Veteran journalists such as John Robinson, Nicholas Kristof, Michele McLellan and Jennifer 8. Lee and have used social media to enhance brands that were already strong. Young journalists such as Mandy Jenkins, Jeff Sonderman, Mark S. Luckie and Vadim Lavrusik built national reputations that were rooted in strong journalism skills but spread on the strength of their use of social media and blogging.
I won’t elaborate at length. I have blogged plenty here about social media, especially Twitter. Other high-profile tools such as Facebook and YouTube (which I am still learning to use, even as I teach others how to use them) are also important in a social media branding strategy.
Don’t overlook the possibilities of lower-profile social platforms to extend your brand. The slide shows I prepare with my workshops are not flashy or polished, but they provide good outlines of my workshops and I post them to SlideShare, where more than 50,000 people have viewed them. I’m sure they have brought me some webinar business.
Branding can be professional or public
Journalists such as Weingarten and Kristof build powerful brands with the public (as have old-school journalists such as Bob Woodward, without much or any use of digital skills).
But I am largely unknown to the public (when I was in Cedar Rapids, I was somewhat of a public figure locally as editor of the newspaper, but even there, I am quite sure most have forgotten me). My brand recognition is mostly within the news business, but that’s where you’ll find the people who hire me — either for permanent jobs or for consulting or training gigs.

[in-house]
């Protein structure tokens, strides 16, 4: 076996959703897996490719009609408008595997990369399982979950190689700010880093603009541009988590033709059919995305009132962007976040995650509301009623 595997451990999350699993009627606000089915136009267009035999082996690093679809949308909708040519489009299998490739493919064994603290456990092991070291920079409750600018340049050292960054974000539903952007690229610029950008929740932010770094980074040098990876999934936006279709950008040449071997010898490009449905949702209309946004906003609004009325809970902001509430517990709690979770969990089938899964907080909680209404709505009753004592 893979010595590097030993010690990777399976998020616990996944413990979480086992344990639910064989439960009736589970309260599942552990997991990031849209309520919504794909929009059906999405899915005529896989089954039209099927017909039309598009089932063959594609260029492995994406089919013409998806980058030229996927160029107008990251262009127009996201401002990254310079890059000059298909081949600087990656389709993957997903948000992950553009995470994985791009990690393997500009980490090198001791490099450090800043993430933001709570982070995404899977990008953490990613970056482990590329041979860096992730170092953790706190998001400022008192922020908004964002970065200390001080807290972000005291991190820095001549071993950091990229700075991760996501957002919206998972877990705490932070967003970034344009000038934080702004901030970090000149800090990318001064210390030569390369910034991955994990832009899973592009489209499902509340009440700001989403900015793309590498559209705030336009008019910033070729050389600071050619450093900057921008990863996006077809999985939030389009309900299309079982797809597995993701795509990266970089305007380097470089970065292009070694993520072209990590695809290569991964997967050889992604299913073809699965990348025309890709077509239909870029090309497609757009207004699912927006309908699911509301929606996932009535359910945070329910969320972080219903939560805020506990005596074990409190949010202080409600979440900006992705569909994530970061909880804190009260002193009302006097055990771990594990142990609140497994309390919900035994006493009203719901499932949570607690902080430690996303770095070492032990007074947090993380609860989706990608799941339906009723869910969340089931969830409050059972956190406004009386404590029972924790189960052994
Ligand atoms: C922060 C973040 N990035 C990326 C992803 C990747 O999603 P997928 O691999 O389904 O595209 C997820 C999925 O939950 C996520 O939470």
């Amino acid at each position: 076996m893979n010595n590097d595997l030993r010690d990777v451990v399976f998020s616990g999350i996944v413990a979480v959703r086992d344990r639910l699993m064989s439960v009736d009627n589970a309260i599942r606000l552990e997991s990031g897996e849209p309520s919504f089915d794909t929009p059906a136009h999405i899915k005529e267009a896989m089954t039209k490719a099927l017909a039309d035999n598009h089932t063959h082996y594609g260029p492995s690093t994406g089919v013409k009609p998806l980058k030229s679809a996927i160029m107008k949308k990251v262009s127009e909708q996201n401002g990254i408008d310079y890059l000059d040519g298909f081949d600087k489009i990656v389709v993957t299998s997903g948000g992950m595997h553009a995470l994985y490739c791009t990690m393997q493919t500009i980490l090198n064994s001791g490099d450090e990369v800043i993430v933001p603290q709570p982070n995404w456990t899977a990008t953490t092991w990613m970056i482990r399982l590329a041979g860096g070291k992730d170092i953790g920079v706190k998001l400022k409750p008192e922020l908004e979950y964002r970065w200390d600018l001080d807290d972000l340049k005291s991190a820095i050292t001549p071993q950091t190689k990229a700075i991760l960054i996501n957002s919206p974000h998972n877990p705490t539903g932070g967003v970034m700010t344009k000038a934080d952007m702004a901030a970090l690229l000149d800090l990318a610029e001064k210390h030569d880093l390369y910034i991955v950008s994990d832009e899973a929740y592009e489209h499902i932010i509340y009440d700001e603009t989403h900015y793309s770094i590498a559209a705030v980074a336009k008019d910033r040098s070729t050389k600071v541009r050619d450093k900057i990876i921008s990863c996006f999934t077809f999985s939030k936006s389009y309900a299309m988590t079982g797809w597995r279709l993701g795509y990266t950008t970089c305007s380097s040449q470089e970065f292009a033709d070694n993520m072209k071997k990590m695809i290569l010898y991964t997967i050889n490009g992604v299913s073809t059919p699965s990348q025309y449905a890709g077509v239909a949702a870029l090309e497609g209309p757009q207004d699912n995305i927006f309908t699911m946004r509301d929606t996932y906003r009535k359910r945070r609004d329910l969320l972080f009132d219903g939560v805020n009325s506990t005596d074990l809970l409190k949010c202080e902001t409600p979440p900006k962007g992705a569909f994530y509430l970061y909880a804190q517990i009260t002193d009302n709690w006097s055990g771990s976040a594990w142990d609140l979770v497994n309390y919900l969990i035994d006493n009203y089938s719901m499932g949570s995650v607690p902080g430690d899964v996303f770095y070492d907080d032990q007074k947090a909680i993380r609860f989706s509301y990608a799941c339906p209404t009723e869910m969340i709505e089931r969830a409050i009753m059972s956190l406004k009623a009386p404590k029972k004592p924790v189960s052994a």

Branding is not just networking
Early in my career, I had a good network of people who thought I was good (connections helped me get my first big-time job with the Des Moines Register in 1977 and later to jump to the Kansas City Times in 1985). But beyond my own network, people didn’t know much about me.
By building my profile in training and innovation, by blogging and using social media, I extended my brand well beyond my personal network (and greatly expanded my network). Branding overlaps with networking, but you shouldn’t confuse the two.
Have something to say
Journalists have developed a tendency to present facts objectively, to balance each pro with a con. Even if you work for an organization where that is still expected in news content, that’s an impediment to branding. On your blog or social media, you probably need a strong point of view to develop a strong brand. (If you work for a news organization that nurtures the notion of objectivity, you might be able to take stronger positions about issues in journalism, while remaining neutral on issues on your beat or in your community.)
Neutrality in blogging is no way to build a brand. My brand grew as I took strong positions — favoring a new business model for news, promoting mobile-first strategy, encouraging Twitter use by journalists, opposing paywalls and government subsidies.
Disagree without being disagreeable
Taking strong positions doesn’t mean being a jerk. Gene Weingarten and I strongly disagree about branding and have expressed those positions publicly. But we’ve had an enjoyable, and at times amusing, private exchange by Twitter direct messages, email and gchat. I’ve also had congenial lunches with people on opposite sides of issues such as paywalls and subsidies.
Please don’t take anything I say here to suggest that you should brand yourself as something you’re not. All those years that reporting and editing were my primary interests, I was coaching interns and young journalists. I did my first workshops for pay in 1984, more than a decade before I started marketing my training services. Training was always an authentic part of my interest as a journalist. But starting in 1997, I pursued that interest more deliberately and aggressively.